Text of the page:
As a result of the fall of Fort of Mackinac ordered the evacuation of Fort Dearborn. Captain Herald who marched out with 54 regulars, twelve militia nine women and 18 children commanded Fort Dearborn. A mile from the fort the column was attacked and surrendered. The Indians slaughtered two woman, 12 children and many of the soldiers.
Hull withdrew from Canadian territory and pleaded for reinforcements. That reinforcement coming from Ohio were unfortunately tied down on the Raisin River. The British brought to bear cannons on Fort Detroit and began an intermittent bombardment. After a British demand to surrender Hull agreed. The Northwest frontier was now unprotected. Thus ended the first American assault on Canada.

Community Reviews

When I was a college intern in Washington, D.C., I got into an argument with a student from Canada over who won the War of 1812. I, as a good and patriotic American, was perfectly aware that we had won the War of 1812. She, as a good and patriotic Canadian, was equally adamant that that they had won. It wasn&apost until later that I learned we had both been right. The U.S. claimed victory over Britain in the War of 1812, but Canada claimed victory over the U.S. because it successfully repulsed multi When I was a college intern in Washington, D.C., I got into an argument with a student from Canada over who won the War of 1812. I, as a good and patriotic American, was perfectly aware that we had won the War of 1812. She, as a good and patriotic Canadian, was equally adamant that that they had won. It wasn't until later that I learned we had both been right. The U.S. claimed victory over Britain in the War of 1812, but Canada claimed victory over the U.S. because it successfully repulsed multiple American attempts to invade and annex it.

The Invasion of Canada by Pierre Berton is a masterful narrative history of why that effort failed – and why Americans have all but forgotten it. He documents thoroughly the utter bumbling incompetence exhibited by both sides in the war, but especially by an American military force that was skeptical of non-democratic concepts such as chain of command and following orders and relied heavily for leadership on aging Revolutionary War heroes unwilling to take the risks necessary to successfully invade another nation.

As a result, the battles of 1812-13 along the Canadian border ranged from the farcical, as in Canada's bloodless capture of Mackinac Island and Detroit, to the needlessly horrific, as in the abominable atrocities committed by Americans against Native tribes followed by the natives' in-kind response in the Battle of Frenchtown. And all of it caused by a handful of "War Hawks" in the American Congress who blithely assumed war against Canada could be won in mere weeks and worked their will despite widespread opposition among the people and soldiers asked to fight it.

In many ways, Berton's account is an indictment of war in general. The War of 1812, as he shows, is a particularly egregious example of those things that make war so evil – the Americans declared war after Britain had capitulated to their demands (but hadn't heard the news yet, a situation that would reverse itself when the Battle of New Orleans was needlessly fought after the war's official end) rushed into battle without enough troops, supplies or popular support and managed to permanently alienate both native tribes and the previously friendly Canadian provinces through their arrogance and brutality. Breton in fact argues that if not for the American invasion, Canada would likely have drifted closer to the United States and eventually allowed itself to be annexed willingly. Instead, American hostility not only repelled Canada but actually hastened the creation of a founding national myth and sense of common purpose so important to nationhood.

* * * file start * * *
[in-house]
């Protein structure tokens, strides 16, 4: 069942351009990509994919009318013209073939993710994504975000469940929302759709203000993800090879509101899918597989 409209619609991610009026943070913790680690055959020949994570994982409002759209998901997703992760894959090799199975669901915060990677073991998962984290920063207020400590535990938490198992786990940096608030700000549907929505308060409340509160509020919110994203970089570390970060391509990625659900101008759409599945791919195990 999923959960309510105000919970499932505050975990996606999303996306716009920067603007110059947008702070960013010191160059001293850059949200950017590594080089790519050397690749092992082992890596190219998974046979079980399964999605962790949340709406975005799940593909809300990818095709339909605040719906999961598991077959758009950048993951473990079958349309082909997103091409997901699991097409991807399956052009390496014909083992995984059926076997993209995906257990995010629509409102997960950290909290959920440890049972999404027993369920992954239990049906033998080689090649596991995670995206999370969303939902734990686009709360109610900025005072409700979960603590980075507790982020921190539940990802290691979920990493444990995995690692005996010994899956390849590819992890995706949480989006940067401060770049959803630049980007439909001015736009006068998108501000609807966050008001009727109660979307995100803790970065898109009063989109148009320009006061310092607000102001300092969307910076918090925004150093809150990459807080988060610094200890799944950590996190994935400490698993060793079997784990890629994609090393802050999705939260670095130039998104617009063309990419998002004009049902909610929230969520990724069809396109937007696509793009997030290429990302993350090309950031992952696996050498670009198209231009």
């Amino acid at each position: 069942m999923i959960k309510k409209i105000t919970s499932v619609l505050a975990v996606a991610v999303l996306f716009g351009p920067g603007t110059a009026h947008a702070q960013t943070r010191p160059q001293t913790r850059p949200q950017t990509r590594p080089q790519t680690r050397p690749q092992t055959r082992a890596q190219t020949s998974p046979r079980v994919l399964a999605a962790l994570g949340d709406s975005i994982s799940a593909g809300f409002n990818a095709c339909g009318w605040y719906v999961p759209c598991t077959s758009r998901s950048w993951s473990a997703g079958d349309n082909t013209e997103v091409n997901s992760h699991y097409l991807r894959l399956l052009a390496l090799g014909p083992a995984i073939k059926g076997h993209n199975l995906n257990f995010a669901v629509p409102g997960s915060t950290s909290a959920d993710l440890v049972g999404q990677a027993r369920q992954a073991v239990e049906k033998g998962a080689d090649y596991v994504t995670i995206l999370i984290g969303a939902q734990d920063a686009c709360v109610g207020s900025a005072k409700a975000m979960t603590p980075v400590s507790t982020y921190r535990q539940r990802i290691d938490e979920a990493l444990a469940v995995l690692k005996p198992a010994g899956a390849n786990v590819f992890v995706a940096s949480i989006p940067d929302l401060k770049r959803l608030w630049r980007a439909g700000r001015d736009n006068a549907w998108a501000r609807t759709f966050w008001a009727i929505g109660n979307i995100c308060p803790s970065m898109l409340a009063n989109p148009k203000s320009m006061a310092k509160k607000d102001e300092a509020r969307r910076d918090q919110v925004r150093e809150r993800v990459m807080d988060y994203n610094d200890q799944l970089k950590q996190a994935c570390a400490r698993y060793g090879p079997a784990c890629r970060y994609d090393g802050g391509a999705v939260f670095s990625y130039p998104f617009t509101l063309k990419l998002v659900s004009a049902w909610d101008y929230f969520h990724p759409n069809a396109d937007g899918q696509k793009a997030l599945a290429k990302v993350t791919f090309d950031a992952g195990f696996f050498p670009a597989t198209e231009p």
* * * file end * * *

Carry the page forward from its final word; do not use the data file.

Berton's account only covers the first year of fighting the American-Canadian frontier was a focus of the war until its end, but the tone was set by its first year, when even minimally competent American military leadership could have indeed conquered Canada with a minimum of blood shed. That did not happen, and Breton is unsparing in recounting the tragedy that was a needless front in a needless war.

[EDIT to add: This is indeed a work of narrative history Berton does his duty in describing troop movements and the strategy (or lack of it) conceived by the Great Men of the War, but he also delves deep into diaries and newspaper accounts to provide common touches of individual soldiers thrust into a conflict they barely understood.]

As a Canadian himself, Berton clearly brings a perspective to his writing, as we all do, but I never got the sense that he was interested in anything other than laying out the causes and effects of the battles over the border as clearly and fairly as possible. He succeeded with flying colors. This is an excellent book! . more

I think that without question this is the finest history book I&aposve ever read.

The narrative thrill of McCullough or Shelby Foote, the insight of Ellis or Remini, Pierre Berton manages to tell you everything you need to know in half a page, dripping with excitement and insight, yet somehow leaving nothing out.

So what is this book about? The book covers the first amazing and turbulent year of the War of 1812, focusing on the engagements in the "Northwest", really meaning today&aposs I think that without question this is the finest history book I've ever read.

The narrative thrill of McCullough or Shelby Foote, the insight of Ellis or Remini, Pierre Berton manages to tell you everything you need to know in half a page, dripping with excitement and insight, yet somehow leaving nothing out.

So what is this book about? The book covers the first amazing and turbulent year of the War of 1812, focusing on the engagements in the "Northwest", really meaning today's upper-Midwest: Illinois, Michigan, Ohio, Indiana, New York, and adjacent portions of Southern Canada, called Upper Canada at the time. Readers will meet an amazing pantheon of figures, such as Tecumseh, Issac Brock, Winfield Scott, William Henry Harrison, and many others.

Honestly the book is wonderful enough that I'm unable to tell you much more than that if you consider yourself a fan of history at ALL, then you should consider this a book that you need to read as soon as possible. I mean it when I say I think this is the best history book I've ever read, and this comes from a very serious amateur historian. Outstanding! . more